What am I Supposed to Do About This?

At a recent White House press briefing, a reporter asked what the “red line” is for U.S. action to defend Egypt’s Christians from jihad. The response was, “I didn’t bring my red pen out with me today.” It is easy to understand what this response means: there is nothing that could be bad enough to compel me to defend Egypt’s Christians from the violence of the Muslim Brotherhood.

Such an attitude is completely inconsistent with what most people consider to be American principles, but it isn’t really surprising in view of the clear daily evidence that the US government is committed to secular principles. Secularism considers any and all religions to be childish regression to a fairytale world peopled with beings invisible to the average person, beings that only exist in the minds of those who claim to see them. Secular thinkers refer to expressions of faith in God as a manifestations of personal neediness and immaturity that leans on an Imaginary Friend. To a secular thinker, a Christian who is persecuted for his faith just needs to grow up. Bombing, beheading, burning, looting and raping Christians is certainly undesirable behavior, but to a secular thinker all this uproar could be brought to a halt if Christians simply stop acting like children. That attitude is made very plain by the fact that the White House press secretary didn’t make any case whatsoever for allowing the violence to continue, but instead, smirked and made a joke about it. It would be hard for someone to state more clearly that this whole Christian thing is just silly, and beneath the dignity of a White House response.

In effect, the White House asked, What am I supposed to do about this? How is this in any way my problem?

Christians around the world, on the other hand, joined by non-Christians who have basic humanitarian instincts, are deeply concerned that a violent organization is being permitted to wreak havoc unimpeded. They are concerned that this violent organization, some of whose “warriors” were trained by the US under some past ill-advised aid program, will overwhelm the ability of the Egyptian military to bring order to the streets of Egypt. Christians everywhere see the hands-off attitude of the US president, and he looks just like the Egyptian police who respond to calls for help by saying, “I can’t be bothered to protect every Christian pastor who might be attacked.”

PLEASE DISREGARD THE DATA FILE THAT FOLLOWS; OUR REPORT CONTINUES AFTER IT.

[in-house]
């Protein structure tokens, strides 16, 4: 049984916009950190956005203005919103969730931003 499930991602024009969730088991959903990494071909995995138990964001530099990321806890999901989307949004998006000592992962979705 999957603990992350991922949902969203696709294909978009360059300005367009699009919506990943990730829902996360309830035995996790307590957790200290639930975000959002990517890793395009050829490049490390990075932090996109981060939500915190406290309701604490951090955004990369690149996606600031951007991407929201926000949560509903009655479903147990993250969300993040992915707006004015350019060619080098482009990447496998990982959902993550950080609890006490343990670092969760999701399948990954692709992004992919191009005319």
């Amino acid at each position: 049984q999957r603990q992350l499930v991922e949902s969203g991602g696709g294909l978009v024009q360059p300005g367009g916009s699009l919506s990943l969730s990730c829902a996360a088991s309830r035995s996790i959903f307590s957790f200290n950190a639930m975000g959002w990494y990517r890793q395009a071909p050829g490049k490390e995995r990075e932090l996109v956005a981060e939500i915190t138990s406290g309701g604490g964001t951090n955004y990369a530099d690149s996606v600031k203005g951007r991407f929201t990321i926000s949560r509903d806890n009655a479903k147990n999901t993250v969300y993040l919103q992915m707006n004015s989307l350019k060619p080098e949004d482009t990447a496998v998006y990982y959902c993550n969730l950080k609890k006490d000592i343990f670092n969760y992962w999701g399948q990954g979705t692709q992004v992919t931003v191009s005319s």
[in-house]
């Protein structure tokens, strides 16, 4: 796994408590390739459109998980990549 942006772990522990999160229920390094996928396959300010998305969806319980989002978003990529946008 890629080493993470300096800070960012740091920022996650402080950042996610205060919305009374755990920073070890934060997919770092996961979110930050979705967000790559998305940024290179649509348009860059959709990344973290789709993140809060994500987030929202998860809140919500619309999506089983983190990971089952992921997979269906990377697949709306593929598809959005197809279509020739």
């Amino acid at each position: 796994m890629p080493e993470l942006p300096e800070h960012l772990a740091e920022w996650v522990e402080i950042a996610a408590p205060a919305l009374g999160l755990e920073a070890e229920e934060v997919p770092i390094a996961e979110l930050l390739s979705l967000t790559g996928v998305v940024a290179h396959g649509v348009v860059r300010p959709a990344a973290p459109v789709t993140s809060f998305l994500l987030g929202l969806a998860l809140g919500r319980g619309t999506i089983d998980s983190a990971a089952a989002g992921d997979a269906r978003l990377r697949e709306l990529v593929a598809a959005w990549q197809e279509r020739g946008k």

The real problem with the White House response, however, is not whether military intervention or support is the right answer. The problem is that the White House dismisses the question.  It reminds thoughtful observers that the White House has a very narrow interpretation of the legitimate expression of a religious conviction. Demonstrating a viewpoint consistent with secular standards, the White House has asserted multiple times that when a person engages in business, he loses the right to exercise his religion in the course of doing business. From that viewpoint, compelling a Christian businessman to engage in a transaction against his conscience is not persecution, or even restriction of his free exercise of religion. To a secular thinker, if the businessman or any other Christian is free to go inside any house of worship he chooses and engage in conversations with his imaginary friend, then he has all the religious liberty he has a right to. From that perspective, the White House sanely puts distance between itself and some dispute in Egypt between competing religions over which imaginary friend is better.